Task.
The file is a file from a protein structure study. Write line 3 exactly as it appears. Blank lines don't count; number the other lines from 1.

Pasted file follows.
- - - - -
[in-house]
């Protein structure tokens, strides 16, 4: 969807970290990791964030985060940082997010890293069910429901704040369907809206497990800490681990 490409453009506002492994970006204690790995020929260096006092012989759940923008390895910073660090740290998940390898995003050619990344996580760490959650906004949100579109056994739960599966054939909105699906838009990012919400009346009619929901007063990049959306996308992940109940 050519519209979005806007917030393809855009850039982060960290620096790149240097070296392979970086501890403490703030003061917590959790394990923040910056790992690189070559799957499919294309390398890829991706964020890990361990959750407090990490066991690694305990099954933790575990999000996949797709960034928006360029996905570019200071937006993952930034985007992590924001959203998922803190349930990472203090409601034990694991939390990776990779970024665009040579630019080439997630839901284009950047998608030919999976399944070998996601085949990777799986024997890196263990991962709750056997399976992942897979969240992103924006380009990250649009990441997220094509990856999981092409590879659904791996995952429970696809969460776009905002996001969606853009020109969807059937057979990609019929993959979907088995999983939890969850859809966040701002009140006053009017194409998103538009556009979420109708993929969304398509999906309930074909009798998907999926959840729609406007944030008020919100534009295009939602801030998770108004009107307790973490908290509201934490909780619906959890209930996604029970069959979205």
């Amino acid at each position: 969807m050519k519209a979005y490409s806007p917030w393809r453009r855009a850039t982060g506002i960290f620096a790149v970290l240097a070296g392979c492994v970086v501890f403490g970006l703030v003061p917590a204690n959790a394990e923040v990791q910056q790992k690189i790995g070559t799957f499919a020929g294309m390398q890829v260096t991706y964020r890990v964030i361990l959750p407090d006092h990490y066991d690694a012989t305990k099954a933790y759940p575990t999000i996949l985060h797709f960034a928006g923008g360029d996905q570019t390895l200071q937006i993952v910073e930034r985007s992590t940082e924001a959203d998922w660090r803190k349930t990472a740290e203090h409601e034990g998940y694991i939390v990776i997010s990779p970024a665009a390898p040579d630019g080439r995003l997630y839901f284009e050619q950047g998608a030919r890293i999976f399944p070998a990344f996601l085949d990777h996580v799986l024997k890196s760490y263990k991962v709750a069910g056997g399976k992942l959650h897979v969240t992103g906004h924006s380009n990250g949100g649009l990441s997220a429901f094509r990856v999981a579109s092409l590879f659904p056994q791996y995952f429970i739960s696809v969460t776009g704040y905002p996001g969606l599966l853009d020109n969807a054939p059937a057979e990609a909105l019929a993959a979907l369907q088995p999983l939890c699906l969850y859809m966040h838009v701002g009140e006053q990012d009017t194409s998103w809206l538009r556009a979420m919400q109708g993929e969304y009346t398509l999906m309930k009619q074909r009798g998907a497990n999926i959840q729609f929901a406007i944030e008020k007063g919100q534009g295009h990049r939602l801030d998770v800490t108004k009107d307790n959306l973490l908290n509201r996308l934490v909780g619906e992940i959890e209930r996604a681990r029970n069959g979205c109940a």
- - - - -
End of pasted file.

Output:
């Amino acid at each position: 969807m050519k519209a979005y490409s806007p917030w393809r453009r855009a850039t982060g506002i960290f620096a790149v970290l240097a070296g392979c492994v970086v501890f403490g970006l703030v003061p917590a204690n959790a394990e923040v990791q910056q790992k690189i790995g070559t799957f499919a020929g294309m390398q890829v260096t991706y964020r890990v964030i361990l959750p407090d006092h990490y066991d690694a012989t305990k099954a933790y759940p575990t999000i996949l985060h797709f960034a928006g923008g360029d996905q570019t390895l200071q937006i993952v910073e930034r985007s992590t940082e924001a959203d998922w660090r803190k349930t990472a740290e203090h409601e034990g998940y694991i939390v990776i997010s990779p970024a665009a390898p040579d630019g080439r995003l997630y839901f284009e050619q950047g998608a030919r890293i999976f399944p070998a990344f996601l085949d990777h996580v799986l024997k890196s760490y263990k991962v709750a069910g056997g399976k992942l959650h897979v969240t992103g906004h924006s380009n990250g949100g649009l990441s997220a429901f094509r990856v999981a579109s092409l590879f659904p056994q791996y995952f429970i739960s696809v969460t776009g704040y905002p996001g969606l599966l853009d020109n969807a054939p059937a057979e990609a909105l019929a993959a979907l369907q088995p999983l939890c699906l969850y859809m966040h838009v701002g009140e006053q990012d009017t194409s998103w809206l538009r556009a979420m919400q109708g993929e969304y009346t398509l999906m309930k009619q074909r009798g998907a497990n999926i959840q729609f929901a406007i944030e008020k007063g919100q534009g295009h990049r939602l801030d998770v800490t108004k009107d307790n959306l973490l908290n509201r996308l934490v909780g619906e992940i959890e209930r996604a681990r029970n069959g979205c109940a």